The capital’s skills shortages and productivity challenges may continue unless the present Apprenticeship Levy is reformed, London government and employers have warned.
In 2017 the government introduced the Apprenticeship Levy to give employers a greater role in addressing skills shortages and help achieve the government’s target of 3 million apprenticeships by 2020.
A recent survey showed that of levy-paying businesses in London, 42 per cent did not expect to use any of their levy funds in the next year and a further 40 per cent of employers expect to spend less than half of the funds. This suggests that a significant amount of Apprenticeship Levy funds will not be spent in London, resulting in a loss of much-needed investment in training.
This is why a coalition of the capital’s local leaders and businesses – including the London Chamber of Commerce and Industry (LCCI) and London First – have come together to write to the Skills Minister, Anne Milton and the Chancellor, Philip Hammond, to raise their concerns and propose ways to improve how the levy works.
Among the signatories of the letter and joint paper on improvement proposals are Cllr Georgia Gould, Executive Member for Skills and Employment, London Councils; Jules Pipe CBE, Deputy Mayor for Planning, Regeneration and Skills; Jasmine Whitbread, Chief Executive, London First; and Colin Stanbridge, Chief Executive, LCCI.
Cllr Georgia Gould, London Councils Executive Member for Skills and Employment, and Chair Central London and Skills Board, said:
“We support the Apprenticeship Levy but it is not yet working for London. Too many businesses are unable to use the levy and as a result Londoners are missing out on vital opportunities to gain skills and experience.
“Over 58 per cent of Londoners in poverty live in a working family and nearly 600,000 Londoners want to work but can’t find a job. They urgently need change and we want to work with government and employers to reform the levy so our city can unleash the potential of Londoners.”
Deputy Mayor for Planning, Regeneration and Skills, Jules Pipe CBE, said:
“Apprenticeships have a really important role to play in creating the workforce of the future, particularly given the skills shortages we may see after we leave the EU. The levy is a good idea but the Mayor and I are clear that it’s not working as it should. The government needs to give London’s businesses the flexibility to help more Londoners get the skills they need to succeed.”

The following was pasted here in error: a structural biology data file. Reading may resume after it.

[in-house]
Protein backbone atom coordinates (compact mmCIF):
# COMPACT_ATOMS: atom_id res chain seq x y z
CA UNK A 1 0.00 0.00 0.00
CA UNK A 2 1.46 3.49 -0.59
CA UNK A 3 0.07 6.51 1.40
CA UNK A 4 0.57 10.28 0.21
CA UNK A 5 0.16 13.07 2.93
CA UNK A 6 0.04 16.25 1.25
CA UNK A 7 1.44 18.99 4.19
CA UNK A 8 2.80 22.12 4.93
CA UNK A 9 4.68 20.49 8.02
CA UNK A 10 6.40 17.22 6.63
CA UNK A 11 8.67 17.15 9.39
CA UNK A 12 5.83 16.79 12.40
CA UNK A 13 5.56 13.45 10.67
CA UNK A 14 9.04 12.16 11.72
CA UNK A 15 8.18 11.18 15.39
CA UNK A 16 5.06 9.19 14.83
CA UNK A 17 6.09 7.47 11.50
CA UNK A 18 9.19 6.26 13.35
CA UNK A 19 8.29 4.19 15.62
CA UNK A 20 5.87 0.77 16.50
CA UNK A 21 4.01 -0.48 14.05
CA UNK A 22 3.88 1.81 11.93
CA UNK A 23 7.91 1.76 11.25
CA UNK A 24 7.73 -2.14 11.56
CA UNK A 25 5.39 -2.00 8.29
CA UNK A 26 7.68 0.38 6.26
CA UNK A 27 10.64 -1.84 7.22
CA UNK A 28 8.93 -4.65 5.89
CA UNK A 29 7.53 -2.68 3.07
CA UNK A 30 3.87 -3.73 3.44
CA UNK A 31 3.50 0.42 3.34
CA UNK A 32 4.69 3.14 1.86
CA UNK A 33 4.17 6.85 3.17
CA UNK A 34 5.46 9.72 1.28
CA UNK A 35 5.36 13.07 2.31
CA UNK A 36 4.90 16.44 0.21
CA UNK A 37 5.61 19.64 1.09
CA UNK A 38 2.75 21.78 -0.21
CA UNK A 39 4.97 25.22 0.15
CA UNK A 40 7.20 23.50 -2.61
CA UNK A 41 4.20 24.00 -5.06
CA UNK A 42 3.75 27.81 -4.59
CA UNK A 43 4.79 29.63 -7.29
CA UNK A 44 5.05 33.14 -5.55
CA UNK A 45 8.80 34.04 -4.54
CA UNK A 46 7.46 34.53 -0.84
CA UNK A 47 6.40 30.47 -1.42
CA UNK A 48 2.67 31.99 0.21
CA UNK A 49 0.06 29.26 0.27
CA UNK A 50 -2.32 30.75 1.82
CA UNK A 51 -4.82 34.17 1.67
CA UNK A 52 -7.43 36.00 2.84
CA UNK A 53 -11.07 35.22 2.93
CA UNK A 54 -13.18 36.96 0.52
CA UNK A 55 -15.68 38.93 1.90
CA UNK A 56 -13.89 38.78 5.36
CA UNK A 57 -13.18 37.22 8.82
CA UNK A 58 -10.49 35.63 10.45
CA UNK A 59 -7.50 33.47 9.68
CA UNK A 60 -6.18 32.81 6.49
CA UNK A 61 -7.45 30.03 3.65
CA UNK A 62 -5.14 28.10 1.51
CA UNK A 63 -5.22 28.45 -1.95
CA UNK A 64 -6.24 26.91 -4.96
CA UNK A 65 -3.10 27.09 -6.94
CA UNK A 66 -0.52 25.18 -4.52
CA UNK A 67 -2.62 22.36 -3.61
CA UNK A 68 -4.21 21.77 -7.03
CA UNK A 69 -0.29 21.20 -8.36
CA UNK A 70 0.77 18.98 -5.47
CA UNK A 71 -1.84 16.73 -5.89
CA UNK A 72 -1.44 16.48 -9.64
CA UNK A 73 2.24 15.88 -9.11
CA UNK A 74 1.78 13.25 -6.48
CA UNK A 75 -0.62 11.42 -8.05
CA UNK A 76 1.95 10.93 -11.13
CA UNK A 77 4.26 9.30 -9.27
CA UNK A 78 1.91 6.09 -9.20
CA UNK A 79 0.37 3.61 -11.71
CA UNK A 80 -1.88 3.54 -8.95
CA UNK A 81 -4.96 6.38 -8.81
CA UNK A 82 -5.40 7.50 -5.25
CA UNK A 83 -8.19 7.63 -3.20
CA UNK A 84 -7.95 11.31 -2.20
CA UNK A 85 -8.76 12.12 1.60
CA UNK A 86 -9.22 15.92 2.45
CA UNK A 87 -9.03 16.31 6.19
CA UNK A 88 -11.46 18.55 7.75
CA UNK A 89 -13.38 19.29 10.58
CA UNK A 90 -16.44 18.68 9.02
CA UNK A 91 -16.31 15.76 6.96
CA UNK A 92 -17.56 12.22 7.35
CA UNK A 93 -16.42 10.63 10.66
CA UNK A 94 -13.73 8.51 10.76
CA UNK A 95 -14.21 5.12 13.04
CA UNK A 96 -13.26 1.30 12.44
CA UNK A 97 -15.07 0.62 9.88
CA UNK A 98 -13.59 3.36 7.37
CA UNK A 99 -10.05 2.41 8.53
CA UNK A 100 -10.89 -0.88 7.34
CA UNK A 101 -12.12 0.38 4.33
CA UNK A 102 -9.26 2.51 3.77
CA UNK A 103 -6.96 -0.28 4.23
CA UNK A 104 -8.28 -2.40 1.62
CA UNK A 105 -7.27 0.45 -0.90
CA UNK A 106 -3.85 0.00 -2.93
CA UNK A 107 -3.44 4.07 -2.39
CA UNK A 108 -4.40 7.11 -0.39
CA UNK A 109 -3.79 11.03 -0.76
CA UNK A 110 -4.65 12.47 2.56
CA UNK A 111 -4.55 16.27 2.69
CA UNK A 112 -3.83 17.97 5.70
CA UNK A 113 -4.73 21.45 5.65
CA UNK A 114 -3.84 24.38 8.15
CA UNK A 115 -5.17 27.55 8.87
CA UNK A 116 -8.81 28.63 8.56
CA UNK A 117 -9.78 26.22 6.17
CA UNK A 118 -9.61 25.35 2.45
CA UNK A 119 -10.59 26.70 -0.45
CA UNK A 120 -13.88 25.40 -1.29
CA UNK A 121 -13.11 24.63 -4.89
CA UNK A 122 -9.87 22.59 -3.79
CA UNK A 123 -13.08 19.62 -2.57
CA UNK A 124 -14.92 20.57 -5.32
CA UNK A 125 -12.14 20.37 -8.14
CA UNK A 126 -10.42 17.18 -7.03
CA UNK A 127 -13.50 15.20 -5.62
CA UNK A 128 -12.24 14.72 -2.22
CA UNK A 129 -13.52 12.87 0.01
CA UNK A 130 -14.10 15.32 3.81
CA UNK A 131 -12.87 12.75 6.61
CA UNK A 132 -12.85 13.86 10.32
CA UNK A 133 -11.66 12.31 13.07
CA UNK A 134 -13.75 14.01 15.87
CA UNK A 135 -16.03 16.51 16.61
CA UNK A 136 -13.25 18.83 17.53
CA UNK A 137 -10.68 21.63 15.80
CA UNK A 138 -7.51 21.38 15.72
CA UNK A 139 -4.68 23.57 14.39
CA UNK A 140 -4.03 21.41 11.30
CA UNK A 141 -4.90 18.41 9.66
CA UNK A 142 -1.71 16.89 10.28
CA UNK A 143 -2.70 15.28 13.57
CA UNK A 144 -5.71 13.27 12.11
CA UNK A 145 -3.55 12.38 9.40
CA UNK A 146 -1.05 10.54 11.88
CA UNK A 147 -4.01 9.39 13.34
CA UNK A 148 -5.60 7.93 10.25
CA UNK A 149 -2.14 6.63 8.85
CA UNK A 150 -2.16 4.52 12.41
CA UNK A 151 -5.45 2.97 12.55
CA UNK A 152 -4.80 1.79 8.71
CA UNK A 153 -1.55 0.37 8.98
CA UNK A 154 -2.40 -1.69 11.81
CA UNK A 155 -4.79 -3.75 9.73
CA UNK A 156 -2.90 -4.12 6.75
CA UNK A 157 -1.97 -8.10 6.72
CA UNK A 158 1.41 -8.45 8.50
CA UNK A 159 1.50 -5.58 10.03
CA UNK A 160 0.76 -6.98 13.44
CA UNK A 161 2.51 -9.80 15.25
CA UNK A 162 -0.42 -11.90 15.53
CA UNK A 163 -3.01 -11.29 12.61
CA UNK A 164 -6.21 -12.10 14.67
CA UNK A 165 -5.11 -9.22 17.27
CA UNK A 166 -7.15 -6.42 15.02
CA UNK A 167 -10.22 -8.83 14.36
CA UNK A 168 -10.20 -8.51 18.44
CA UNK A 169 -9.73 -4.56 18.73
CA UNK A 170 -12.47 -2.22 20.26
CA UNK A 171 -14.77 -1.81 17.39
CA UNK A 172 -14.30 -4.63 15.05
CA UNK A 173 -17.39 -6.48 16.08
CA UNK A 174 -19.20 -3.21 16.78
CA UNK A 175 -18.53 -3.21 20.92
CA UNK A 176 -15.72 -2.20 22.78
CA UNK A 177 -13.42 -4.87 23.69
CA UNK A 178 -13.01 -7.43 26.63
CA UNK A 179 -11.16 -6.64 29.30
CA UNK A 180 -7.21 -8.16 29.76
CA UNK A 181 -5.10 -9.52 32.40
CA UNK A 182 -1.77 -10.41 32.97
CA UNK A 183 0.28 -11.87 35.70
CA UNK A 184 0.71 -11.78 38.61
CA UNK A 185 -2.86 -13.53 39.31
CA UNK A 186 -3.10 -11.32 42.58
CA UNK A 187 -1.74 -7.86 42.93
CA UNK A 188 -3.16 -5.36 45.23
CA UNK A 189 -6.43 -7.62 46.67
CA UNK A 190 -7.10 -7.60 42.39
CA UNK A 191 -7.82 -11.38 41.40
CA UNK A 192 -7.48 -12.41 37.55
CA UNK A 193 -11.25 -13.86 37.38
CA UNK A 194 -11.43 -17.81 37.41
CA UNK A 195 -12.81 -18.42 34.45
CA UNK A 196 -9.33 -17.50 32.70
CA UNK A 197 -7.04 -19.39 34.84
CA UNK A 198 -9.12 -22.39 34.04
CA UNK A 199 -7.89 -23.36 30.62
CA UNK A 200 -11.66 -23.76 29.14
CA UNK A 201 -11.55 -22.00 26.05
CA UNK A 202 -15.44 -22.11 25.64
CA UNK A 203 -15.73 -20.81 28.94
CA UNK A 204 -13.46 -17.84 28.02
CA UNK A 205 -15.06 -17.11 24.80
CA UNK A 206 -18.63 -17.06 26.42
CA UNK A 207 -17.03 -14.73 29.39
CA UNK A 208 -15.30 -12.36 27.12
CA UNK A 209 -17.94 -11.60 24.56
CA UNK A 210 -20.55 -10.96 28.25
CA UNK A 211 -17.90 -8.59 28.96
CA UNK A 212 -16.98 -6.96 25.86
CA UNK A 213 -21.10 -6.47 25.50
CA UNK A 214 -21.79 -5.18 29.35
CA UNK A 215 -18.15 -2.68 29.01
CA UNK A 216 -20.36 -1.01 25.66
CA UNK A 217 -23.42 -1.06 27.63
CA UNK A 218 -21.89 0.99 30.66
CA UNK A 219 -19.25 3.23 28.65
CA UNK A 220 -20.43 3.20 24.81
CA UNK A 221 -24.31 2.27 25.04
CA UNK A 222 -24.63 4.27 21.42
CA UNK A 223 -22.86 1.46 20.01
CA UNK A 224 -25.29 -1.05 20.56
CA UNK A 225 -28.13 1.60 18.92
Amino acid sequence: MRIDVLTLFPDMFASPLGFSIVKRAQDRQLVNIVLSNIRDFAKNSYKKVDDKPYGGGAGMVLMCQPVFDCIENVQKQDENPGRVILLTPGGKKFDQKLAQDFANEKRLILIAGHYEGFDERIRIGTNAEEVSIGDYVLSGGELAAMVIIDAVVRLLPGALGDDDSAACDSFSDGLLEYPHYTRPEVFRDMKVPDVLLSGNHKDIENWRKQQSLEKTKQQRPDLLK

Chief Executive of London Chamber of Commerce and Industry, Colin Stanbridge, said:
“A lack of Brexit clarity continues to cause uncertainty amongst London’s businesses, and the impact of leaving the EU could lead to a further exacerbation of the skills shortages that some businesses in the capital already face.
“This is why it is more vital than ever that the apprenticeships system works as effectively as it can for the capital’s businesses. In turn this will help create local employment opportunities, to the benefit of both London boroughs and residents.”
Chief Executive of London First, Jasmine Whitbread, said:
“We were delighted to see the Chancellor act on recommendations from our Skills and Employment Action Plan to enable businesses to put their levy funds to better use.
“With three quarters of the capital’s businesses struggling to find candidates with the right skills for the job, a million vacancies to fill across the UK, and apprenticeship numbers in decline, it’s clear more needs to be done.
“That’s why we’re calling on the Government and employers to make it their mission to get the apprenticeship system firing on all cylinders, including allowing businesses to use levy funding to cover administration costs.”
Notes to editors:
London has historically had fewer apprenticeship starts than other regions. On a per capita basis, London performed worse than any other region, with 7 in every 1,000 Londoners starting an apprenticeship per year. The national average is 15 starts per 1,000 adults.
Download the joint paper, titled “Improving apprenticeship delivery in London: a submission by London local government and business.”
The joint paper calls for a mixture of short term and longer term changes.
Short term changes:
- Allowing for pooling and joint purchasing of transferred apprenticeships.
- Allowing some levy funding to be used for pre-employment training to get people ready for an apprenticeship.
- Allowing up to 10% of levy funding to cover administration costs, banded so that the smallest businesses and levy payers benefit the most.
- Additional support to SMEs including administration costs.
- Working with employers and providers to explore ways to increase the number of more flexible or part time apprenticeships.
- Simplifying the system as business is facing difficulty with bureaucracy at several points in the process.
Longer term changes:
In the longer term, the government should:
- Ring-fence unspent levy funds in London after April 2019, so that London government can support London businesses to use the levy fully and effectively.
- Devolve the apprenticeship levy to London government, should it remain unreformed.